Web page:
The film is not about a situation in Transylvania and not even about Romanians, Hungarians and Germans sharing the same territory. It is set there but it’s also about Russians and Ukrainians, whites and blacks, Sunni and Shia, rich and poor, even tall and short. Whenever there’s a second person in the room, they will be perceived as being from another tribe and therefore a potential enemy.
Born in 1968 in Romania. After studying English literature he worked as a teacher and journalist for a few years. He then obtained a BA in film directing in Bucharest. Mungiu first made several short films, and in 2002 debuted with his feature film, Occident, which won several international awards. In 2007, 4 Months, 3 Weeks and 2 Days won the Palme d’Or, marking the first time this coveted prize was awarded to a Romanian filmmaker.
Cast: Marin Grigore, Judith State, Macrina Barladeanu, Orsolya Moldován, Rácz Endre (Tibi), József Bíró, Ovidiu Crisan
Producent: Mobra Film, Why Not Productions, Filmgate Films, France 3 Cinéma, Les Films du Fleuve, Wild Bunch, Film i väst
A tribute to fading traditions, Alcarras tells a heartfelt story about a family of peach growers whose livelihood is threatened by the new socio-economic realities. Berlinale 2022 Golden Bear for Best Film.
For as long as they can remember, the Solé family have spent every summer picking the peaches in their orchard in Alcarras, a small village in Spain’s Catalonia region. But this year’s crop may well be their last, as they face eviction. The new plans for the land, which include cutting down the peach trees and installing solar panels, cause a rift in this large, tight-knit family. For the first time, they face an uncertain future and risk losing more than their orchard.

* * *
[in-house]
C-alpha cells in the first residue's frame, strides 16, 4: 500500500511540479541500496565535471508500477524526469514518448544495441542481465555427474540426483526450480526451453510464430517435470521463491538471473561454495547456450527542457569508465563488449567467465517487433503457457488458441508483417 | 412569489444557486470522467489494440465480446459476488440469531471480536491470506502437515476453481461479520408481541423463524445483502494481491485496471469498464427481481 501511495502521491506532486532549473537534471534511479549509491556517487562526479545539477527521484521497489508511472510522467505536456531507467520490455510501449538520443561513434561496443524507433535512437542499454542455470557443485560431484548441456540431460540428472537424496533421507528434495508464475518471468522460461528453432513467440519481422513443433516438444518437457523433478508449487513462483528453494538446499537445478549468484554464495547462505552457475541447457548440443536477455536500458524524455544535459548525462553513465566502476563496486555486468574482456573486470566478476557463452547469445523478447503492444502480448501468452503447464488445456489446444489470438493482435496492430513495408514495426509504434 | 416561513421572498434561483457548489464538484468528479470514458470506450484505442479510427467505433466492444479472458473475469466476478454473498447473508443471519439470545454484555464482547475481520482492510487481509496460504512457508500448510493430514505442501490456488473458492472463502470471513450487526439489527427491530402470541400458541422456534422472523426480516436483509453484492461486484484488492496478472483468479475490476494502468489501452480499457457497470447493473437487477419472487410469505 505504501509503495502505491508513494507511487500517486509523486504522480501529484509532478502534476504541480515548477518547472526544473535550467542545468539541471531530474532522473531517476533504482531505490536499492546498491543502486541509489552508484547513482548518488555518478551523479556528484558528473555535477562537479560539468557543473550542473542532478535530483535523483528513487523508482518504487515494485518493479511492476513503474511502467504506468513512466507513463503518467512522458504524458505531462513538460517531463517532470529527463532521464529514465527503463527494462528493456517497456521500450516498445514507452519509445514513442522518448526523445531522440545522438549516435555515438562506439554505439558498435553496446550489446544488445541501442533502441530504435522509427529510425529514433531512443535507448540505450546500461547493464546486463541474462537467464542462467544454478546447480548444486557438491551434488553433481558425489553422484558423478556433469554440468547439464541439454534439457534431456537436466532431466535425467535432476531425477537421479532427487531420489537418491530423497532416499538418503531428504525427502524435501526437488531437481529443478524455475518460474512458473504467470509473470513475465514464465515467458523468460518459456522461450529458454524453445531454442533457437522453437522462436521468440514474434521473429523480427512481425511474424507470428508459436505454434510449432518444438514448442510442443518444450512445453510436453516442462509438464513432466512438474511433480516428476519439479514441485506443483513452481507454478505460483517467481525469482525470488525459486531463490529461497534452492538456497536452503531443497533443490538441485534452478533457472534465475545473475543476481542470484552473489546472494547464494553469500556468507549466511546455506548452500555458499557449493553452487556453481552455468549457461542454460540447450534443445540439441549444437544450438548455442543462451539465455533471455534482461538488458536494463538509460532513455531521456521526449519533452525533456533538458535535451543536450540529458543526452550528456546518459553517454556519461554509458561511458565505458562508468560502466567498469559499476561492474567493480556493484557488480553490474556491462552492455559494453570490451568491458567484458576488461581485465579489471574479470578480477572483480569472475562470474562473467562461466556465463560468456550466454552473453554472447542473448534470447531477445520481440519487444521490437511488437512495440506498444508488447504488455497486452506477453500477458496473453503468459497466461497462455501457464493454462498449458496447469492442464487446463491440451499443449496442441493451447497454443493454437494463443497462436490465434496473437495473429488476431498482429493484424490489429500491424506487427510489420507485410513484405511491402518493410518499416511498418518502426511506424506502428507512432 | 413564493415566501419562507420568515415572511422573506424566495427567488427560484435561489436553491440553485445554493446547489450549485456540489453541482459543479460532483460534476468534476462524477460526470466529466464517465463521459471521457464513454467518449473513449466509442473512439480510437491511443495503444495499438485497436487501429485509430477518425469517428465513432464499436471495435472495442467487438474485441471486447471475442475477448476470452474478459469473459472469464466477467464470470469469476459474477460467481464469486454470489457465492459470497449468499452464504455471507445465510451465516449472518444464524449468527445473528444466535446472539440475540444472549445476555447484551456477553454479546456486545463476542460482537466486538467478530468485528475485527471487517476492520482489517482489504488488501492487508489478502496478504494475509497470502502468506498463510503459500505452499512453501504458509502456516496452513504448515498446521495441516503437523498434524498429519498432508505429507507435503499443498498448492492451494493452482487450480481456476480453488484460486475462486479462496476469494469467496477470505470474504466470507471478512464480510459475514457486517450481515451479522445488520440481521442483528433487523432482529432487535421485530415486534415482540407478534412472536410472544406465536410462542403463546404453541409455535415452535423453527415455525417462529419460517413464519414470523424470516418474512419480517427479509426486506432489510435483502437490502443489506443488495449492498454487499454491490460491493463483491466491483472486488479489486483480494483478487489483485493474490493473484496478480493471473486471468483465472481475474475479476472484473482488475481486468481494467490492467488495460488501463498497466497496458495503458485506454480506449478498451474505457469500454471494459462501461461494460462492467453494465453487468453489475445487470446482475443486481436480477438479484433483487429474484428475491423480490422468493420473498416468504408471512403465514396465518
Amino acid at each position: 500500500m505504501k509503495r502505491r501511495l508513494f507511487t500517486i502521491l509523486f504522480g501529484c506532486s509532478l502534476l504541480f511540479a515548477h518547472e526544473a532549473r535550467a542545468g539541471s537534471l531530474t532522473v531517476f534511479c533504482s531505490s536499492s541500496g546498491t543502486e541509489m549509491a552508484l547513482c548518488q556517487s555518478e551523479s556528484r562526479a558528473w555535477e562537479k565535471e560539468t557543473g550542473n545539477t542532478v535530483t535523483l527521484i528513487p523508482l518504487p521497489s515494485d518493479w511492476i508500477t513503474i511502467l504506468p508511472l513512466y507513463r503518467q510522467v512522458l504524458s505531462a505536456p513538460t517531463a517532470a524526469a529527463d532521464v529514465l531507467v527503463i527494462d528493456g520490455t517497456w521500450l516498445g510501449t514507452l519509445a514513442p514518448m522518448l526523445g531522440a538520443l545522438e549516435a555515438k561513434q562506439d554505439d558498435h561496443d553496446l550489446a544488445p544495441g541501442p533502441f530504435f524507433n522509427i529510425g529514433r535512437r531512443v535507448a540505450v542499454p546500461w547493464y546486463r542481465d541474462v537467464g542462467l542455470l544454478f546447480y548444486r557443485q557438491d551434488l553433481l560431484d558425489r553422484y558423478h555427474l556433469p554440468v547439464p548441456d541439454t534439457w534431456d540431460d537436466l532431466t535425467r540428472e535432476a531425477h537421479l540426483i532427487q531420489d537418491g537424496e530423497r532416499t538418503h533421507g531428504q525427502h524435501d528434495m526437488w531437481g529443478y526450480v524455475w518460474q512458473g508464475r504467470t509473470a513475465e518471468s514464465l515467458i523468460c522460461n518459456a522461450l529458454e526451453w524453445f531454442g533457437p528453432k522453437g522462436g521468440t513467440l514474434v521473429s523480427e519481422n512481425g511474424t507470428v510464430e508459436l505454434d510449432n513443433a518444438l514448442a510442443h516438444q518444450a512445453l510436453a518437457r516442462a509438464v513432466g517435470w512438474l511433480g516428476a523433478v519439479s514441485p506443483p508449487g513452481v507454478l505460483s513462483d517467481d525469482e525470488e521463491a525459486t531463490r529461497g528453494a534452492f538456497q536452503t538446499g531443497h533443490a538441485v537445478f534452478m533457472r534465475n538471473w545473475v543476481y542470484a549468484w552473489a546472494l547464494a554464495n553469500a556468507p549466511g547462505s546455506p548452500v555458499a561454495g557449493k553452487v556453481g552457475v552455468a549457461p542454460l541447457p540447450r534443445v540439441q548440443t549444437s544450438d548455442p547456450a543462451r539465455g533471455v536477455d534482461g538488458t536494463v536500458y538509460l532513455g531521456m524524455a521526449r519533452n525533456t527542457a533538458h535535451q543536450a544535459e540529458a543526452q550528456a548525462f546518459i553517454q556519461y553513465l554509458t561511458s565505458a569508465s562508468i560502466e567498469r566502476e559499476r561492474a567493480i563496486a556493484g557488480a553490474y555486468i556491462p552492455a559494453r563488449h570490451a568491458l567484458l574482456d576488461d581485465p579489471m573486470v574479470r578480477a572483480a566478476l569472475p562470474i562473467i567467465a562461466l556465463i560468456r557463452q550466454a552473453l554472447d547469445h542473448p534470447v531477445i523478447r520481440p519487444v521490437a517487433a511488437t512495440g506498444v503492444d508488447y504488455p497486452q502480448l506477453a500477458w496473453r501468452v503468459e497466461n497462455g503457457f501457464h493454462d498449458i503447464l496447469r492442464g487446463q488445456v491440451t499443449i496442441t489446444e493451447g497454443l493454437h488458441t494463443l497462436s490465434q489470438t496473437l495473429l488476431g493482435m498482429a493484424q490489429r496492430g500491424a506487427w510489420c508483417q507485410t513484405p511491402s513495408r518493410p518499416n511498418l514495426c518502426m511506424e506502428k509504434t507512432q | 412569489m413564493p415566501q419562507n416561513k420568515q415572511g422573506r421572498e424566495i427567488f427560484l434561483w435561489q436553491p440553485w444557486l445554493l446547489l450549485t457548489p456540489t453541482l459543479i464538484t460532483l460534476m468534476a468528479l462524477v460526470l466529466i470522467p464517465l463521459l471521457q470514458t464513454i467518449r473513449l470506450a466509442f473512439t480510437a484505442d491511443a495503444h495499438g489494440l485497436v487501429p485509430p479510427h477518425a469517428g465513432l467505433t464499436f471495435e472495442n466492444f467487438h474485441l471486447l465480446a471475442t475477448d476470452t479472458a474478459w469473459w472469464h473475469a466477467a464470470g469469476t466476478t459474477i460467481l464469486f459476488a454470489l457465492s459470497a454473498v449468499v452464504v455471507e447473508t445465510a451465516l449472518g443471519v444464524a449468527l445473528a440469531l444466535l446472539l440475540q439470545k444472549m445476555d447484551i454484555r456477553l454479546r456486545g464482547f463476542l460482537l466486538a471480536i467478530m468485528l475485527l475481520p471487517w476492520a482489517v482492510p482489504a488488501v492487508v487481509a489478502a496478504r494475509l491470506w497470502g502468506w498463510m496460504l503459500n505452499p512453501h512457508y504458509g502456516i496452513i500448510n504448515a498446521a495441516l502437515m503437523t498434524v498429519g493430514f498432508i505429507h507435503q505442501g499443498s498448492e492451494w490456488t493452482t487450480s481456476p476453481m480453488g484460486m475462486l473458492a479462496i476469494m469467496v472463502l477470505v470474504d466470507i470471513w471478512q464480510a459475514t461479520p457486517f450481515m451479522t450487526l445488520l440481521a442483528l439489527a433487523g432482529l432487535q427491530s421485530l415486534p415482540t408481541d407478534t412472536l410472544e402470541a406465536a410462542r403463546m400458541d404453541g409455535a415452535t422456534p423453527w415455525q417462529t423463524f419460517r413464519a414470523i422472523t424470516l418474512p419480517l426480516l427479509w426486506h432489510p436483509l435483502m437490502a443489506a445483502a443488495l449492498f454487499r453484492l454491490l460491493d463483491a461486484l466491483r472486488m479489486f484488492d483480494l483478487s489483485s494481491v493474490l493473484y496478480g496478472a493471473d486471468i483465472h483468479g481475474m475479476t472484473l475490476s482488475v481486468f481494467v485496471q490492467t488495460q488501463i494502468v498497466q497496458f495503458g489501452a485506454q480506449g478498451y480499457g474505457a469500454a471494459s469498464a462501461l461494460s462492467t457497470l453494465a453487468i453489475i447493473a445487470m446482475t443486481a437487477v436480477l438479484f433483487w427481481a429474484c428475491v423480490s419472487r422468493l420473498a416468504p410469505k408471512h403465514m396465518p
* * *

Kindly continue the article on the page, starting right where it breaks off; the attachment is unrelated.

My family grows peaches and they’re still doing it. When we started this project, I said: “We need a happy ending.” But then we talked to other farming families and saw that they had no hope. So many people are leaving their land – there is no generational takeover. Not because the kids don’t want to do it, they just don’t get paid properly. There are protests every year, but they don’t get much out of it. I needed to show what agriculture is today, not what is used to be.
Born in Barcelona, in 1986. After studying audio-visual communication in Barcelona, she directed TV series for the Catalan television and then attended the London Film School.
An acclaimed screenwriter and director, Simón actively participates in the Cinema en Curs, a film education project. In 2013, she founded Young For Film!, an organisation that fosters young audiences’ appreciation of cinema.